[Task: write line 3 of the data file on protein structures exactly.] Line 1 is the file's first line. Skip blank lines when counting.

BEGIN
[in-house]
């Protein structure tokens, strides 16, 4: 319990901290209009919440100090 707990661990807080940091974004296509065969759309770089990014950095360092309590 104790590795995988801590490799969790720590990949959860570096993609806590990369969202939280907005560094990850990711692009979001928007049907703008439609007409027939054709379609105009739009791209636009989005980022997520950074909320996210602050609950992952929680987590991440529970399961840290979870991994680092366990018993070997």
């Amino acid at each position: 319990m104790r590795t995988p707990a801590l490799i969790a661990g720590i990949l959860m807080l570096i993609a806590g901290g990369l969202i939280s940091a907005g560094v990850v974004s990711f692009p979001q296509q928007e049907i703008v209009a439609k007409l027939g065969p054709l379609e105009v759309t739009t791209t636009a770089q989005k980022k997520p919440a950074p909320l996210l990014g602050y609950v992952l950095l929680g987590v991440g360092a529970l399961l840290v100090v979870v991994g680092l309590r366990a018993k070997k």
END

């Amino acid at each position: 319990m104790r590795t995988p707990a801590l490799i969790a661990g720590i990949l959860m807080l570096i993609a806590g901290g990369l969202i939280s940091a907005g560094v990850v974004s990711f692009p979001q296509q928007e049907i703008v209009a439609k007409l027939g065969p054709l379609e105009v759309t739009t791209t636009a770089q989005k980022k997520p919440a950074p909320l996210l990014g602050y609950v992952l950095l929680g987590v991440g360092a529970l399961l840290v100090v979870v991994g680092l309590r366990a018993k070997k």